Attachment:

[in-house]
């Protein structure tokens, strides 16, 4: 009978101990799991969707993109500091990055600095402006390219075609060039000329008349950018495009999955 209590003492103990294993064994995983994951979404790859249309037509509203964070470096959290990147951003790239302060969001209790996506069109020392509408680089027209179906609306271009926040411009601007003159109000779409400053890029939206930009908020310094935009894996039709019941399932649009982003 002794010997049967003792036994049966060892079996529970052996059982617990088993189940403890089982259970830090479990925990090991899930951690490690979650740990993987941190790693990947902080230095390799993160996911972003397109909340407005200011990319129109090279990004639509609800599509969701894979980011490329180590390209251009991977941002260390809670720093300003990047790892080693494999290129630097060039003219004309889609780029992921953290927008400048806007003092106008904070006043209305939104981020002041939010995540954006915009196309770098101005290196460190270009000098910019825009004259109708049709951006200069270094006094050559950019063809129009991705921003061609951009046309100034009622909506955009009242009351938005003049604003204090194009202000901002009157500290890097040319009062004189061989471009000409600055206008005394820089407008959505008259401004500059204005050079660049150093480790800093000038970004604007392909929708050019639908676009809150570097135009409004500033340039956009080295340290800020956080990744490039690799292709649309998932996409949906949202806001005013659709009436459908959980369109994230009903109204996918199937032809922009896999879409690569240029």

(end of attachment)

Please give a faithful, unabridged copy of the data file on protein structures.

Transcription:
[in-house]
């Protein structure tokens, strides 16, 4: 009978101990799991969707993109500091990055600095402006390219075609060039000329008349950018495009999955 209590003492103990294993064994995983994951979404790859249309037509509203964070470096959290990147951003790239302060969001209790996506069109020392509408680089027209179906609306271009926040411009601007003159109000779409400053890029939206930009908020310094935009894996039709019941399932649009982003 002794010997049967003792036994049966060892079996529970052996059982617990088993189940403890089982259970830090479990925990090991899930951690490690979650740990993987941190790693990947902080230095390799993160996911972003397109909340407005200011990319129109090279990004639509609800599509969701894979980011490329180590390209251009991977941002260390809670720093300003990047790892080693494999290129630097060039003219004309889609780029992921953290927008400048806007003092106008904070006043209305939104981020002041939010995540954006915009196309770098101005290196460190270009000098910019825009004259109708049709951006200069270094006094050559950019063809129009991705921003061609951009046309100034009622909506955009009242009351938005003049604003204090194009202000901002009157500290890097040319009062004189061989471009000409600055206008005394820089407008959505008259401004500059204005050079660049150093480790800093000038970004604007392909929708050019639908676009809150570097135009409004500033340039956009080295340290800020956080990744490039690799292709649309998932996409949906949202806001005013659709009436459908959980369109994230009903109204996918199937032809922009896999879409690569240029």